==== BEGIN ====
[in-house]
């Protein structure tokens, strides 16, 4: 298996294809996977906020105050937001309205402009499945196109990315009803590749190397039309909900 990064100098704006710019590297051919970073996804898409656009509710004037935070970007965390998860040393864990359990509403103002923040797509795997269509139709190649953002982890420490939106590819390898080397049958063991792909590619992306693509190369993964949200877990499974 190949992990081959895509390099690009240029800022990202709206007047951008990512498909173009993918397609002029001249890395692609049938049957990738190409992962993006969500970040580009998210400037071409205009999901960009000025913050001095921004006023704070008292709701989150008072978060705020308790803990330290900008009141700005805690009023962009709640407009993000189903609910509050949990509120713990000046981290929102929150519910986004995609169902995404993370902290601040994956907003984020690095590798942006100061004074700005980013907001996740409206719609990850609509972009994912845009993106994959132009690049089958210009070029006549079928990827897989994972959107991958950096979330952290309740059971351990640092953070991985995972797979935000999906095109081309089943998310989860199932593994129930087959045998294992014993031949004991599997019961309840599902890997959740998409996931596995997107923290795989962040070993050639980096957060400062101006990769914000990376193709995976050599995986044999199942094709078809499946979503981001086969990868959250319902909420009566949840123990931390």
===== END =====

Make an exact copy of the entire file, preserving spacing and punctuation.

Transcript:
[in-house]
């Protein structure tokens, strides 16, 4: 298996294809996977906020105050937001309205402009499945196109990315009803590749190397039309909900 990064100098704006710019590297051919970073996804898409656009509710004037935070970007965390998860040393864990359990509403103002923040797509795997269509139709190649953002982890420490939106590819390898080397049958063991792909590619992306693509190369993964949200877990499974 190949992990081959895509390099690009240029800022990202709206007047951008990512498909173009993918397609002029001249890395692609049938049957990738190409992962993006969500970040580009998210400037071409205009999901960009000025913050001095921004006023704070008292709701989150008072978060705020308790803990330290900008009141700005805690009023962009709640407009993000189903609910509050949990509120713990000046981290929102929150519910986004995609169902995404993370902290601040994956907003984020690095590798942006100061004074700005980013907001996740409206719609990850609509972009994912845009993106994959132009690049089958210009070029006549079928990827897989994972959107991958950096979330952290309740059971351990640092953070991985995972797979935000999906095109081309089943998310989860199932593994129930087959045998294992014993031949004991599997019961309840599902890997959740998409996931596995997107923290795989962040070993050639980096957060400062101006990769914000990376193709995976050599995986044999199942094709078809499946979503981001086969990868959250319902909420009566949840123990931390």